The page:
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UN Seeks to Protect Iraqi Experts

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UN seeks to protect Iraqi experts

UN inspectors will be working over Christmas

The United Nations nuclear agency has urged countries to guarantee the safety of Iraqi scientists and their families as it seeks the truth about Baghdad's weapons programmes.

"Governments have to step forward and offer protection and even asylum to those people," said Mark Gwozdecky, spokesman for the International Atomic Energy Agency (IAEA).

The IAEA says it has begun identifying Iraqi scientists who might have crucial information.

The United States says the UN inspectors must be able to take Iraqi scientists and their families abroad so that they can reveal what they know without fear of retribution.

An Iraqi nuclear expert, Professor Sabah Abd al-Nur, has been questioned by UN inspectors at the Baghdad University of Technology. He is the first scientist to be formally interviewed by the UN since 1998.


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At his insistence an Iraqi liaison official attended the interview - despite the inspectors' new UN-mandated authority to interview Iraqi scientists in private.

"I apologised and requested that a member of the National Monitoring Directorate be present," said Mr Nur.

"The meeting was very friendly. The man dealt with me professionally... He did not raise the idea of questioning outside Iraq."

The United States has not yet offered guarantees of asylum to all Iraqis the inspectors wish to question.

UN weapons experts continued their inspections on Tuesday, leaving their headquarters in Baghdad for secret locations. Inspections are also expected to continue on Christmas Day.

Saddam message

Iraqi President Saddam Hussein said the inspections would expose US "lies" - provided they were conducted fairly. His comments came in a Christmas Eve message read out on Iraqi state television.

Sabah Abd al-Nur: Meeting was "very friendly"

"We are confident that the outcome of the inspections will be a great shock to the United States and will expose its lies, if things remain on a technical and professional course with no hidden agendas," he said.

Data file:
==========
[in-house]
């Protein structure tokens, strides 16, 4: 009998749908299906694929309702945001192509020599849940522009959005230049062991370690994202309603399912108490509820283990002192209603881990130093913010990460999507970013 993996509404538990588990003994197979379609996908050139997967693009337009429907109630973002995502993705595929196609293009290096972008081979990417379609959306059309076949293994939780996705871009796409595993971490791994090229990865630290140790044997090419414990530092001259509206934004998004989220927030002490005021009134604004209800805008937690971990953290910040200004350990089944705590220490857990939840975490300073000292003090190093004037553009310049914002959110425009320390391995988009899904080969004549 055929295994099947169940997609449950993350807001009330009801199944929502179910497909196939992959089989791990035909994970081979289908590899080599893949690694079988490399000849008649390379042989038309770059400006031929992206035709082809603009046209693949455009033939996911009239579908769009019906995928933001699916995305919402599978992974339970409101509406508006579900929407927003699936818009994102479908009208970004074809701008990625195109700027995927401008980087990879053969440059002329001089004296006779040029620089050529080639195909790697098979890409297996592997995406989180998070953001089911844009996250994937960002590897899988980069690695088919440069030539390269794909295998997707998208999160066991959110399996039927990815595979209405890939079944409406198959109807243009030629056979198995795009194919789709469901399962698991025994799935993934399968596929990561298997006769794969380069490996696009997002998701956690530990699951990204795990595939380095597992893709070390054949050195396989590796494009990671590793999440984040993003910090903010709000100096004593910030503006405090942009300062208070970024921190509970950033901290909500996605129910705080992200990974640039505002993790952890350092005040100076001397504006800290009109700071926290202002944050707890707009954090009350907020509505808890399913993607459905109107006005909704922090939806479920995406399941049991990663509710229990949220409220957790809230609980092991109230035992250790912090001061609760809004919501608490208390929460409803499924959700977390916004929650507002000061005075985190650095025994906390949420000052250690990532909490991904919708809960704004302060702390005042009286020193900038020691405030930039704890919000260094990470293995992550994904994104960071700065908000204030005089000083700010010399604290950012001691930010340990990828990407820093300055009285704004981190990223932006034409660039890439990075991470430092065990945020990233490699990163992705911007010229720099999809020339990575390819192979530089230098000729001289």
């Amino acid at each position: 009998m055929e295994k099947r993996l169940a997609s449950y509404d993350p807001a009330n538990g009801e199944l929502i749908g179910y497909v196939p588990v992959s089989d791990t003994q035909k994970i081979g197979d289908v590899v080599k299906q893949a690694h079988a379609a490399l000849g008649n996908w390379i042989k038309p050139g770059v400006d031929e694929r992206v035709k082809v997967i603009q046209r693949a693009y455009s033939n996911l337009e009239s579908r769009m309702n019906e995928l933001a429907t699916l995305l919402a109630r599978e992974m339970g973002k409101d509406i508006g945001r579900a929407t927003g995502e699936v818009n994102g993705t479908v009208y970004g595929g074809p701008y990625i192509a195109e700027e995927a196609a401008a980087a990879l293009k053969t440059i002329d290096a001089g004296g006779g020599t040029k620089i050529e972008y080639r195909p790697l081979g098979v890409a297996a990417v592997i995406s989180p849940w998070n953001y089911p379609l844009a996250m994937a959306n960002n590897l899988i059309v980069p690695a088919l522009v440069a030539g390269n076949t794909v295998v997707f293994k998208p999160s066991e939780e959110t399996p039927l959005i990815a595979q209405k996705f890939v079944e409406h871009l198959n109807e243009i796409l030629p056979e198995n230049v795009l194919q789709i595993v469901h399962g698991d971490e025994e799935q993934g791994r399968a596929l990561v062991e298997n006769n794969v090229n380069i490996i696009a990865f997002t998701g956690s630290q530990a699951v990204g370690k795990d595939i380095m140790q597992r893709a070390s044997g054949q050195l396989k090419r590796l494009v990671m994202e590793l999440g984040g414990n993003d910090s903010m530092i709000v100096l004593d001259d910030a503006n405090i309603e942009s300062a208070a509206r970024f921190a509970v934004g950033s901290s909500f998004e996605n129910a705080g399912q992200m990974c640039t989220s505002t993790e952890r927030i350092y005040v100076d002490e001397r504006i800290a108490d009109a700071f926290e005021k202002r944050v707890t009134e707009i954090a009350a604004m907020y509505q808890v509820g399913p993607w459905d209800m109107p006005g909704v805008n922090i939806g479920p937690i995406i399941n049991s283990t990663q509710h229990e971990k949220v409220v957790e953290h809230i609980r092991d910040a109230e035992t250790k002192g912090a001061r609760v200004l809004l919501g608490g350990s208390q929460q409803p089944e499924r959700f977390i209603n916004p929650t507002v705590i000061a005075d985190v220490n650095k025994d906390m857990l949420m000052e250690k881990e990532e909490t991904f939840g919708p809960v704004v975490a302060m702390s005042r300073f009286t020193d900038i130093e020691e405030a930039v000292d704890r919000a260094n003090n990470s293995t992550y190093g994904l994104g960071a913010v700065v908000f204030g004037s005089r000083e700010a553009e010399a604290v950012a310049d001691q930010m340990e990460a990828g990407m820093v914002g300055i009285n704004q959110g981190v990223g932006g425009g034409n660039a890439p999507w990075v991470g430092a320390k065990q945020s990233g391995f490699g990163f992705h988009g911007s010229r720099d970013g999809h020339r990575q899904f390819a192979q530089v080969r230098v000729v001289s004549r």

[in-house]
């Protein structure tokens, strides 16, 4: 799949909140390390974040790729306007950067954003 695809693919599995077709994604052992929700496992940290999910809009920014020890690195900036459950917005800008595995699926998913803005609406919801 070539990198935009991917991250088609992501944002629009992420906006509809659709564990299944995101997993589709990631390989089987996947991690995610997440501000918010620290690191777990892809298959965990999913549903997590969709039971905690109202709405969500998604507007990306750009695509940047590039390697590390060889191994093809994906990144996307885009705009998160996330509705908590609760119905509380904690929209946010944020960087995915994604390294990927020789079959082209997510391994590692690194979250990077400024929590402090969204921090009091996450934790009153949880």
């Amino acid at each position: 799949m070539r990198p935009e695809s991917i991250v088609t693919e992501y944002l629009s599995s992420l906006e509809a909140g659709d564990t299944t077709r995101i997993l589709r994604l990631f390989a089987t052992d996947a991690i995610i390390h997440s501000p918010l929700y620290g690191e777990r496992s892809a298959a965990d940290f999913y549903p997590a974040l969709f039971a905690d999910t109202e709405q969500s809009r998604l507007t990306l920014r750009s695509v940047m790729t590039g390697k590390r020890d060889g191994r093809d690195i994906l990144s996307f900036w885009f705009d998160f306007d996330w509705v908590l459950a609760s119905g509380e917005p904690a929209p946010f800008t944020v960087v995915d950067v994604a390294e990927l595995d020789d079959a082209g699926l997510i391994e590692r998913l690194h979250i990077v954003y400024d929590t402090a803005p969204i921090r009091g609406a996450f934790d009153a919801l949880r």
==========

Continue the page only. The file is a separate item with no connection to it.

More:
"The world will then discover its false allegations and will see the bad intentions of its officials."

Earlier, a UN spokesman in Baghdad, Hiro Ueki, told the AFP news agency that about 150 inspections had been carried out since the UN resumed its work in Iraq.

Preparing for war

In another development, the United Nations confirmed that it was stockpiling relief supplies in the Middle East in case of a war in Iraq.


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Nuclear information

The UN's refugee agency, UNHCR, said that donor countries had been asked for more than $37m in emergency funding to cover contingency plans for Iraq at a meeting in Geneva on 13 December.

Aid agencies fear a humanitarian crisis involving thousands of refugees and widespread civil unrest if Iraq fails to comply with UN resolutions to disarm and triggers a US-led attack.

Fred Eckhard, the spokesman for UN Secretary General Kofi Annan, said that "a first-phase assessment" had been made of action to take if fighting broke out.

He said the planning focused on what he called a modest pre-positioning of food and equipment.

Mr Eckhard added that the UN still expected Iraq to comply with the demands of the UN Security Council so that military action could be avoided.

On Monday, Iraqi fighter aircraft shot down an unmanned American surveillance plane over southern Iraq.

But General Richard Myers, chairman of the US Joint Chiefs of Staff, told a Pentagon briefing he did not see it as an escalation in the crisis.

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